Shuman on alternative models of economic development

I have a guest editorial piece in today's Palladium-Item, End risky economic games.  I've also reproduced the edited version of the piece below.  I had originally hoped to title it "What can James Bond teach us about economic development?" but I decided that's not actually a question I want to know the answer to.  So instead the article focuses on two different labels for economic development models, coined by author Michael Shuman.

I first saw Shuman speak at a conference back in 2005.  He's an economist, attorney, speaker, author and entrepreneur, and he's written a number of books on the economic why and how for creating thriving, self-reliant communities.  In particular, he posed the labels of "TINA: There is no alternative" and "LOIS: Local Investment and Import Substituting" as shorthand names for the dominant economic development model of today (TINA) and an alternative model that he sees having great success and sustainability on paper and in practice (LOIS).

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Mini reviews: Brave, Quiet, Reamde, Freedom and more

Some mini reviews of books (and one movie) I've had a chance to take in lately.  For most items I’ve linked to an online purchase option, but please consider buying from your locally-owned bookseller or visiting your local library first:

Brave (2012), Pixar
I can't say that Brave, Pixar's latest feature film, is anywhere close to my favorite from this studio.  It's not that the animation isn't stunning (it is) or that the watching experience isn't enjoyable (it was), and it's certainly great to see a strong female main character whose departure from limiting traditional roles is largely uncompromised.  But the world wrought by the story feels somehow smaller and more forgettable than other Pixar adventures.  The nuanced and emotionally complex experiences of the characters mostly overcame the awkward dialog and sometimes dragging plot, and in the end it was observing their inner transformations that was most compelling,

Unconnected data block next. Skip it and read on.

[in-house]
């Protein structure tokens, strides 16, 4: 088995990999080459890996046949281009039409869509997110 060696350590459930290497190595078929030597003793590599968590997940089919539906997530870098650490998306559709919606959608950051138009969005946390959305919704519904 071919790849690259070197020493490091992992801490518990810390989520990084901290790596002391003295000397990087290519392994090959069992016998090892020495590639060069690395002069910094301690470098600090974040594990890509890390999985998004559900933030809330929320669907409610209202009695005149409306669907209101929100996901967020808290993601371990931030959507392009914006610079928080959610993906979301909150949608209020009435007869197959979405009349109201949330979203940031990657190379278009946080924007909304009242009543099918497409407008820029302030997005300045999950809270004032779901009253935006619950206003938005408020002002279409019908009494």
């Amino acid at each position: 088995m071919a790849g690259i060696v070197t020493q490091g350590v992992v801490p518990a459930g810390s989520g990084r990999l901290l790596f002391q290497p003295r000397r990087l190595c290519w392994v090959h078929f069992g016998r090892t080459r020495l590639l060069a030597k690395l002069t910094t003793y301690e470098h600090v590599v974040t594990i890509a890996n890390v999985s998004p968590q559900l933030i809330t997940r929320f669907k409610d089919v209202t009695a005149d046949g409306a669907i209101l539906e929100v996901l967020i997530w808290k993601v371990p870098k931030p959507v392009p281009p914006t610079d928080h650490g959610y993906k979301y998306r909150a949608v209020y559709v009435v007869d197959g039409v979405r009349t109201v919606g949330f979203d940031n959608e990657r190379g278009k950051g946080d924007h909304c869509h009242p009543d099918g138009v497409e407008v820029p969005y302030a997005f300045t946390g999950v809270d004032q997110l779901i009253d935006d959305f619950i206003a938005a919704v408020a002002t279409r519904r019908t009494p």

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A city in distress

edvard munch - the scream  1893If you live in or near Richmond, Indiana, it looks like you picked the wrong year to stop sniffing glue. (Does anyone get Airplane! references anymore?)

Have you ever scored yourself on the Holmes and Rahe stress scale, which measures your personal stress based on which of 43 major life events (death, divorce, job change, etc) have happened to you in the past year? It's an interesting scale because it recognizes that significant life change - positive or negative - brings with it an increased potential for illness and possibly other problems.

I think if we were to do a similar scoring of events in the life of a midwestern city, Richmond, Indiana would be somewhere in the "freaking out" to "going ape-shit" range. I dare say, we're a city in distress.

Even beyond what's happening at the state, national and global level - economic turmoil, war and other violence, toxic political races, Charlie Sheen's career, etc. - I suggest that the last year in the life of our community has been an unusually tumultuous one here.

Just a partial list of some major events I've observed in the recent life of Richmond in no particular order:

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An anonymous letter about the state of Richmond

Last month I received an anonymous and wide-ranging letter in the mail about the state of affairs in Richmond, Indiana, addressed to "Positive Place Committee, Madame Mayor, Richmond and Wayne County Government Officials, Palladium Item Advisory Board, and Leadership pundits."